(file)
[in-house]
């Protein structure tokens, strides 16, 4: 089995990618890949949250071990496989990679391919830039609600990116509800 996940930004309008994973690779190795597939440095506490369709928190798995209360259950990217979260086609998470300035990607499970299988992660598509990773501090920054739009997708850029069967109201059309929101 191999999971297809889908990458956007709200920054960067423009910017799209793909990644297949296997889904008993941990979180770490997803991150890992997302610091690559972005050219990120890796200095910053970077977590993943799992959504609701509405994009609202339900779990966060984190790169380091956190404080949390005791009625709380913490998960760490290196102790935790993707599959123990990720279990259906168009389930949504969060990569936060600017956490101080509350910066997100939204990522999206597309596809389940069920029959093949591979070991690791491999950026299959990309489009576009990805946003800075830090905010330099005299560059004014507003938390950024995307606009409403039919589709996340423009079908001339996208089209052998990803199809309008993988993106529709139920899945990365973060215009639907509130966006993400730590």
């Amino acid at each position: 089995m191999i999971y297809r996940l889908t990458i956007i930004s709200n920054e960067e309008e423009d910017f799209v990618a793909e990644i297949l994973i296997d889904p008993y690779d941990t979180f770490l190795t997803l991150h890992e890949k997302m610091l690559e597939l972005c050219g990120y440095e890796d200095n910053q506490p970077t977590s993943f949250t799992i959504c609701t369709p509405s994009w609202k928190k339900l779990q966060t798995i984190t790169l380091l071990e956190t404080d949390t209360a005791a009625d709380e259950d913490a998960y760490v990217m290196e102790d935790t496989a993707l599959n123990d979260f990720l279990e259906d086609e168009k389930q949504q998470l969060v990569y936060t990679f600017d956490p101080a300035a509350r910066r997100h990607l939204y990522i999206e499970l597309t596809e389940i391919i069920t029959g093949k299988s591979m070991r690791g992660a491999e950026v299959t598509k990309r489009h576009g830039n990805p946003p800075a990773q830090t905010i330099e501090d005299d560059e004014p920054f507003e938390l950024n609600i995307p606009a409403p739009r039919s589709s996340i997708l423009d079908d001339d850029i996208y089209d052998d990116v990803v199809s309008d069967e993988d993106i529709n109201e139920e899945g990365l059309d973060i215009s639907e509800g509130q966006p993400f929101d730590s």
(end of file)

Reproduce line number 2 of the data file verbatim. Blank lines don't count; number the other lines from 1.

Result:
């Protein structure tokens, strides 16, 4: 089995990618890949949250071990496989990679391919830039609600990116509800 996940930004309008994973690779190795597939440095506490369709928190798995209360259950990217979260086609998470300035990607499970299988992660598509990773501090920054739009997708850029069967109201059309929101 191999999971297809889908990458956007709200920054960067423009910017799209793909990644297949296997889904008993941990979180770490997803991150890992997302610091690559972005050219990120890796200095910053970077977590993943799992959504609701509405994009609202339900779990966060984190790169380091956190404080949390005791009625709380913490998960760490290196102790935790993707599959123990990720279990259906168009389930949504969060990569936060600017956490101080509350910066997100939204990522999206597309596809389940069920029959093949591979070991690791491999950026299959990309489009576009990805946003800075830090905010330099005299560059004014507003938390950024995307606009409403039919589709996340423009079908001339996208089209052998990803199809309008993988993106529709139920899945990365973060215009639907509130966006993400730590």